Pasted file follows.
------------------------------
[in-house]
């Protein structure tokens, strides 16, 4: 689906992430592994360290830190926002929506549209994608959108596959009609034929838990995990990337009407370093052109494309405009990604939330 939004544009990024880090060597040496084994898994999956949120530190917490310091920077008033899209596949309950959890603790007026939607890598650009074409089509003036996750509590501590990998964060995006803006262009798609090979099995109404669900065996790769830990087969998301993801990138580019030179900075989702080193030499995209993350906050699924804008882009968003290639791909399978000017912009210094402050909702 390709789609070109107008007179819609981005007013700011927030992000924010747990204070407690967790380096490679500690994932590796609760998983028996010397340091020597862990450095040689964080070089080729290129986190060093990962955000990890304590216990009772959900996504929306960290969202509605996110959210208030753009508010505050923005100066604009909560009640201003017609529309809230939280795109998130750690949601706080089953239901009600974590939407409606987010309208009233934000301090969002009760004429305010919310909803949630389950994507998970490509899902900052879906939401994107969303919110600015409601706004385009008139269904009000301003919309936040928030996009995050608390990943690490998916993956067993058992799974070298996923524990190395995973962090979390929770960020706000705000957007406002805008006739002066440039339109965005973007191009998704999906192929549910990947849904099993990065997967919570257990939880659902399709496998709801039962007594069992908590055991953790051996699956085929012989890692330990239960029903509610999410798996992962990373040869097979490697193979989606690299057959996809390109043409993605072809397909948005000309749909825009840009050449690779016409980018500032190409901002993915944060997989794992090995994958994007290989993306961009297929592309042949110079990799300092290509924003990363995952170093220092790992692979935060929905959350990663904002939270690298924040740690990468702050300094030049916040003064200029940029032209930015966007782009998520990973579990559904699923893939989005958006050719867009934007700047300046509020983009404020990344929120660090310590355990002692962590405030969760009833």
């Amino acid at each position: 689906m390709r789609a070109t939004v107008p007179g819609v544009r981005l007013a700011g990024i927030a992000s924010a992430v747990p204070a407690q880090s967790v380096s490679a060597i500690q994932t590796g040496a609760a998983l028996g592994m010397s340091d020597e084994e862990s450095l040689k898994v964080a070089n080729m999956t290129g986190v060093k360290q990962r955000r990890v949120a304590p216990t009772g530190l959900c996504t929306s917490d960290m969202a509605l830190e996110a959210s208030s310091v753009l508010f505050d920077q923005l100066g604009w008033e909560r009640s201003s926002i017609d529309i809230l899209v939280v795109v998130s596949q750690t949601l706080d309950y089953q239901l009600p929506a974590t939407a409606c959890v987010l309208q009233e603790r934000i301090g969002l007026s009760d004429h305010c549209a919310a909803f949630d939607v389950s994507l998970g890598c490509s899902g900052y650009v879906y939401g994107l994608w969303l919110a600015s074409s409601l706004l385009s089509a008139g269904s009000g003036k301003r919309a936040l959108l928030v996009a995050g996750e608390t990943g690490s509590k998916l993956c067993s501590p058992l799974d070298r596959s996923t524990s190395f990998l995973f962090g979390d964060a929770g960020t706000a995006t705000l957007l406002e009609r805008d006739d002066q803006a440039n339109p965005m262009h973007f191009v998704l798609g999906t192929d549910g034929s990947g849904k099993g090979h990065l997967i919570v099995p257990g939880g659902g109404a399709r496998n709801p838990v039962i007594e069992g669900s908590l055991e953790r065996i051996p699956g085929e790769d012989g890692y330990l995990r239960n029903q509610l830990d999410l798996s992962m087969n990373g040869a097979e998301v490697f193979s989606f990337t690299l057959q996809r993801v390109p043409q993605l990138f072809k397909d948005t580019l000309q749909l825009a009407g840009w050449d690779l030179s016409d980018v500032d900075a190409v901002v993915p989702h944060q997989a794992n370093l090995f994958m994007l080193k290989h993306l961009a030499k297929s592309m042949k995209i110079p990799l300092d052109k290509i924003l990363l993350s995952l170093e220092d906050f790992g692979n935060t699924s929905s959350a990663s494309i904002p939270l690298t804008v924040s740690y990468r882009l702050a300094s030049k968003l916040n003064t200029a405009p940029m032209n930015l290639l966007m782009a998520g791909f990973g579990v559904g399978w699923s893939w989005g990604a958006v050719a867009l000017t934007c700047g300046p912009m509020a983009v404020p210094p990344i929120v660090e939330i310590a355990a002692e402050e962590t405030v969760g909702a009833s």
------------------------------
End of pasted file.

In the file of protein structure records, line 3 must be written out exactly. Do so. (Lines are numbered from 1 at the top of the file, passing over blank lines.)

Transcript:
């Amino acid at each position: 689906m390709r789609a070109t939004v107008p007179g819609v544009r981005l007013a700011g990024i927030a992000s924010a992430v747990p204070a407690q880090s967790v380096s490679a060597i500690q994932t590796g040496a609760a998983l028996g592994m010397s340091d020597e084994e862990s450095l040689k898994v964080a070089n080729m999956t290129g986190v060093k360290q990962r955000r990890v949120a304590p216990t009772g530190l959900c996504t929306s917490d960290m969202a509605l830190e996110a959210s208030s310091v753009l508010f505050d920077q923005l100066g604009w008033e909560r009640s201003s926002i017609d529309i809230l899209v939280v795109v998130s596949q750690t949601l706080d309950y089953q239901l009600p929506a974590t939407a409606c959890v987010l309208q009233e603790r934000i301090g969002l007026s009760d004429h305010c549209a919310a909803f949630d939607v389950s994507l998970g890598c490509s899902g900052y650009v879906y939401g994107l994608w969303l919110a600015s074409s409601l706004l385009s089509a008139g269904s009000g003036k301003r919309a936040l959108l928030v996009a995050g996750e608390t990943g690490s509590k998916l993956c067993s501590p058992l799974d070298r596959s996923t524990s190395f990998l995973f962090g979390d964060a929770g960020t706000a995006t705000l957007l406002e009609r805008d006739d002066q803006a440039n339109p965005m262009h973007f191009v998704l798609g999906t192929d549910g034929s990947g849904k099993g090979h990065l997967i919570v099995p257990g939880g659902g109404a399709r496998n709801p838990v039962i007594e069992g669900s908590l055991e953790r065996i051996p699956g085929e790769d012989g890692y330990l995990r239960n029903q509610l830990d999410l798996s992962m087969n990373g040869a097979e998301v490697f193979s989606f990337t690299l057959q996809r993801v390109p043409q993605l990138f072809k397909d948005t580019l000309q749909l825009a009407g840009w050449d690779l030179s016409d980018v500032d900075a190409v901002v993915p989702h944060q997989a794992n370093l090995f994958m994007l080193k290989h993306l961009a030499k297929s592309m042949k995209i110079p990799l300092d052109k290509i924003l990363l993350s995952l170093e220092d906050f790992g692979n935060t699924s929905s959350a990663s494309i904002p939270l690298t804008v924040s740690y990468r882009l702050a300094s030049k968003l916040n003064t200029a405009p940029m032209n930015l290639l966007m782009a998520g791909f990973g579990v559904g399978w699923s893939w989005g990604a958006v050719a867009l000017t934007c700047g300046p912009m509020a983009v404020p210094p990344i929120v660090e939330i310590a355990a002692e402050e962590t405030v969760g909702a009833s």